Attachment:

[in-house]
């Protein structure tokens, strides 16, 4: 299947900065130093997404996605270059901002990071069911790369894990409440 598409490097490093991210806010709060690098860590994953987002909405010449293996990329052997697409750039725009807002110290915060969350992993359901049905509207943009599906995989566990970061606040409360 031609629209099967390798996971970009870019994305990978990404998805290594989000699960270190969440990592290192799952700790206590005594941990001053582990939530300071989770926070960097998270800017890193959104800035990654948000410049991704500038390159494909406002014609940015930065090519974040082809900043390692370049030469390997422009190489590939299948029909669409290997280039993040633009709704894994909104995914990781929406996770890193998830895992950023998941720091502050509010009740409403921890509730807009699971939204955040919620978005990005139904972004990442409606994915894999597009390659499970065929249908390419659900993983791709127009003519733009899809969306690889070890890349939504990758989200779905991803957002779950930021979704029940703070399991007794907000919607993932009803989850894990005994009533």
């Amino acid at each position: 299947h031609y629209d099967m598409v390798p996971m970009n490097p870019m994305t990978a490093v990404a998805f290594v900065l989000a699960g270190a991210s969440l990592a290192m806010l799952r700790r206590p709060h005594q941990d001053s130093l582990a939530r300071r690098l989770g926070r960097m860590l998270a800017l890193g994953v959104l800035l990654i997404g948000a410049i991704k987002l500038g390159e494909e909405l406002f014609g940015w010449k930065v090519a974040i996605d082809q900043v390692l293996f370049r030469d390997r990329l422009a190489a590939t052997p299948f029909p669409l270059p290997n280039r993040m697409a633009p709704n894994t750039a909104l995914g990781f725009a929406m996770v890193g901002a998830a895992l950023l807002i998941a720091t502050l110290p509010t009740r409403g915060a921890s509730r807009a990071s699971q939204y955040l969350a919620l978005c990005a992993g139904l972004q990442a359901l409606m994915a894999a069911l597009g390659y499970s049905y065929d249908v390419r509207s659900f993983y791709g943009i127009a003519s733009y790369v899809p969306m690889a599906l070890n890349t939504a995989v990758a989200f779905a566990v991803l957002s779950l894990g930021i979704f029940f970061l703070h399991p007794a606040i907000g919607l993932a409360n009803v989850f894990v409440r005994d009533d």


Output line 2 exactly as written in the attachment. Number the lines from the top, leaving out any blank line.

């Protein structure tokens, strides 16, 4: 299947900065130093997404996605270059901002990071069911790369894990409440 598409490097490093991210806010709060690098860590994953987002909405010449293996990329052997697409750039725009807002110290915060969350992993359901049905509207943009599906995989566990970061606040409360 031609629209099967390798996971970009870019994305990978990404998805290594989000699960270190969440990592290192799952700790206590005594941990001053582990939530300071989770926070960097998270800017890193959104800035990654948000410049991704500038390159494909406002014609940015930065090519974040082809900043390692370049030469390997422009190489590939299948029909669409290997280039993040633009709704894994909104995914990781929406996770890193998830895992950023998941720091502050509010009740409403921890509730807009699971939204955040919620978005990005139904972004990442409606994915894999597009390659499970065929249908390419659900993983791709127009003519733009899809969306690889070890890349939504990758989200779905991803957002779950930021979704029940703070399991007794907000919607993932009803989850894990005994009533």